• Don’t miss the sandstone plateau that dominates the Blackdown Tableland National Park, located in Capricorn’s Hinterland.
• Visit the many gem fields in the Hinterland not far from Carnavon National Park, featuring the ever popular gorge carved out over millions of years by the creek below.
Approximately six hours away from Capricorn, the Whitsunday Islands are a fantastic weekend destination, where experiences of sun, sand, and sailboating are popular, and where the Great Barrier Reef Marine Park lies below the water surface. The Whitsundays are definitely the highlight of the region, but there are definitely other places to visit besides the islands. Airlie Beach is the gateway to the Whitsundays, but it is also a destination of its own accord, with many different bars, restaurants, and backpackers.
Outside of the Whitsunday Island area, Mackay is a tropical town located only two hours south, and is definitely worth a day or two of stay beforehand. It is a premier base for Eungella National Park with its famous platypuses, and is also home to a redeveloped centre with plenty of things to do. For more information on either the Whitsundays or Mackay, click on their links.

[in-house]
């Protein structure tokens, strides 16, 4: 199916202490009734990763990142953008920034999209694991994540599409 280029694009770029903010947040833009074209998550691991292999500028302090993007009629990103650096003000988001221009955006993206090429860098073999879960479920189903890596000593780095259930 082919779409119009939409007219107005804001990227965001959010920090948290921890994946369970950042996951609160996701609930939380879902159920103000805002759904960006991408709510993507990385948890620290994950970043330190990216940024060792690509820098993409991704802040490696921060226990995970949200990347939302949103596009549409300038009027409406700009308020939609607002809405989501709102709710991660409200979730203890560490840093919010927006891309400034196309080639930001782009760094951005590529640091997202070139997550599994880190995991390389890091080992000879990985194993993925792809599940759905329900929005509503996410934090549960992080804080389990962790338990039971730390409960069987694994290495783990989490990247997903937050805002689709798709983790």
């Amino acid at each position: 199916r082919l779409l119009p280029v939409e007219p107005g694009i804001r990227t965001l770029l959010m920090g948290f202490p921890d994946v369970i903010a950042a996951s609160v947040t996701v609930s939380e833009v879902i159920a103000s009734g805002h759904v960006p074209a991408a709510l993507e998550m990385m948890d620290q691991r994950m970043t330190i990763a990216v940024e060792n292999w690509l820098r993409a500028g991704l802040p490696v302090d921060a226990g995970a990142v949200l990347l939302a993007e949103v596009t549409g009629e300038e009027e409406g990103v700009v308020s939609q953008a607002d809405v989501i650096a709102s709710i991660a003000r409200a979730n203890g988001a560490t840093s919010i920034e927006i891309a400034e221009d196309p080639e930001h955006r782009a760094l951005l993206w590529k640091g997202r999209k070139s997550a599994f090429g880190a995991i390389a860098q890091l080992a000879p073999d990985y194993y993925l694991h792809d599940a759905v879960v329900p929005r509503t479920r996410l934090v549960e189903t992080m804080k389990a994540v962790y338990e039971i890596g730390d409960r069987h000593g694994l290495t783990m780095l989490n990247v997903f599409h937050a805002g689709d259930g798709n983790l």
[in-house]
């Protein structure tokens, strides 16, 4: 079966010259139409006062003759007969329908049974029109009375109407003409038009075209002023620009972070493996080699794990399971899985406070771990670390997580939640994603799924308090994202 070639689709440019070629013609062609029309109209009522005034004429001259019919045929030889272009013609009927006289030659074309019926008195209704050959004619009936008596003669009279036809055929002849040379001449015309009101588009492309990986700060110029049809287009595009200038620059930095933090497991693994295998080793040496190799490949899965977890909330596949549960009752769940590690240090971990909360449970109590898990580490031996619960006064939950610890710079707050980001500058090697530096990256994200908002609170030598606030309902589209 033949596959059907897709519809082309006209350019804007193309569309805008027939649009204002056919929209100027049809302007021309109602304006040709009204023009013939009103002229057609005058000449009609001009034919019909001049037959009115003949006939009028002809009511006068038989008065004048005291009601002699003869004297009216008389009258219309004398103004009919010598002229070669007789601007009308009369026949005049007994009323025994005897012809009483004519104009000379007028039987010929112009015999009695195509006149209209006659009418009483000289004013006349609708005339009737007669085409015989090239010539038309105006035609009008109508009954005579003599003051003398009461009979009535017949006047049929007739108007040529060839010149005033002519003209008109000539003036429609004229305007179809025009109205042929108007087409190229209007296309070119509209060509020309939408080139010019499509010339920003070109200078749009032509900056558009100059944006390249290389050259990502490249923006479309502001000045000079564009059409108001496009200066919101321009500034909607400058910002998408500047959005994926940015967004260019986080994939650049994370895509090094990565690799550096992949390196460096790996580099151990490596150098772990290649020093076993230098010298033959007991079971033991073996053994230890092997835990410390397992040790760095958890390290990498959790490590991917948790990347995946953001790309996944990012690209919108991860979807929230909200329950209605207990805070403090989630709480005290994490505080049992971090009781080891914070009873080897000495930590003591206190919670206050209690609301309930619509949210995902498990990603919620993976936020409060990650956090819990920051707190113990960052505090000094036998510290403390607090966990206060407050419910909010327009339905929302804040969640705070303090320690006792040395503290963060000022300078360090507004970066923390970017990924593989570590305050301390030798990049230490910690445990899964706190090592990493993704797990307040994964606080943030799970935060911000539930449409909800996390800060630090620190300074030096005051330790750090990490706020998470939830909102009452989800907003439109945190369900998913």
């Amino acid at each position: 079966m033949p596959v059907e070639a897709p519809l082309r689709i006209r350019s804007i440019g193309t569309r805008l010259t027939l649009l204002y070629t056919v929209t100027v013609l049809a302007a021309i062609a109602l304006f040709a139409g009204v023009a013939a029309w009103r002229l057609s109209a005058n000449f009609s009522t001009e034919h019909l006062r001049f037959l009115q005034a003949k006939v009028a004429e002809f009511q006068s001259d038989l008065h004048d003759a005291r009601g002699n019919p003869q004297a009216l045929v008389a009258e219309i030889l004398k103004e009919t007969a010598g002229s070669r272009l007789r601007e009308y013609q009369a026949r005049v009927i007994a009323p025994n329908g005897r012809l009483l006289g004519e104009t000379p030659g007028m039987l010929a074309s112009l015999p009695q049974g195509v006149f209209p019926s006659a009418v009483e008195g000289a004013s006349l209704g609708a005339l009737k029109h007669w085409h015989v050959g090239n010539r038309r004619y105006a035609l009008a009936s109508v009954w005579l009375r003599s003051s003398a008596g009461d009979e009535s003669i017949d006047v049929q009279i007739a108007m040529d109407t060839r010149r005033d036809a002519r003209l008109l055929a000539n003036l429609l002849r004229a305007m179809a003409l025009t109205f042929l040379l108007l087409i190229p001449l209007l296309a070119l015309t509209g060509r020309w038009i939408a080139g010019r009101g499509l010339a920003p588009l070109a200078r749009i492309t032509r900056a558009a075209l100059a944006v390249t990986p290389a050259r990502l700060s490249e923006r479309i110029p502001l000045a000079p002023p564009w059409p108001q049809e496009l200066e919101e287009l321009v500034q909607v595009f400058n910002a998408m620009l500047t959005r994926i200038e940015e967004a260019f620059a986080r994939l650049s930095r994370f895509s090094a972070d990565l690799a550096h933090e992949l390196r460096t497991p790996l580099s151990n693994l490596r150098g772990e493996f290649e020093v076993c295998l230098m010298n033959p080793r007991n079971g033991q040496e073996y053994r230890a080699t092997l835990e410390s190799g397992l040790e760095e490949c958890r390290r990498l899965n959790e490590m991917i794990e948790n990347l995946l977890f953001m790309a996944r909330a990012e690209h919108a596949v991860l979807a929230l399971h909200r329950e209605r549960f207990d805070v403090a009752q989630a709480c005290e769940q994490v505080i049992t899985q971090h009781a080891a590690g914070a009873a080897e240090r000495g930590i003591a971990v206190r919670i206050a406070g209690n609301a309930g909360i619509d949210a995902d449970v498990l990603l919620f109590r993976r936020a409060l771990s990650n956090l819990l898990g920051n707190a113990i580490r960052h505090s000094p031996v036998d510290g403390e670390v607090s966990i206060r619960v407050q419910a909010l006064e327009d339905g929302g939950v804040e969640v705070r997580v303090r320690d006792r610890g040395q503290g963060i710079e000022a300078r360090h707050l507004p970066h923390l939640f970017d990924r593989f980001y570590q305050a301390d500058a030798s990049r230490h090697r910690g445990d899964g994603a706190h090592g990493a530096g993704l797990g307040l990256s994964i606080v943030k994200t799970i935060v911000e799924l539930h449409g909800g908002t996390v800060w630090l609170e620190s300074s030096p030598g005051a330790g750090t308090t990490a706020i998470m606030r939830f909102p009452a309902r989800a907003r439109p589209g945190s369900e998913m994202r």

– Where to stay: Depending on where you are up and down the Whitsunday Coast, Airlie Beach is a great destination for you to stay in, though the Whitsundays themselves are a good choice as well. They both feature a number of accommodations. Search the widget under the “Beds” tab and selecting either the “Whitsundays” or “Airlie Beach” as destinations.
• Visit Artspace Mackay, which is a great example of an already strong reputation that regional Queensland art galleries have. It showcases local and visiting works from all over Queensland.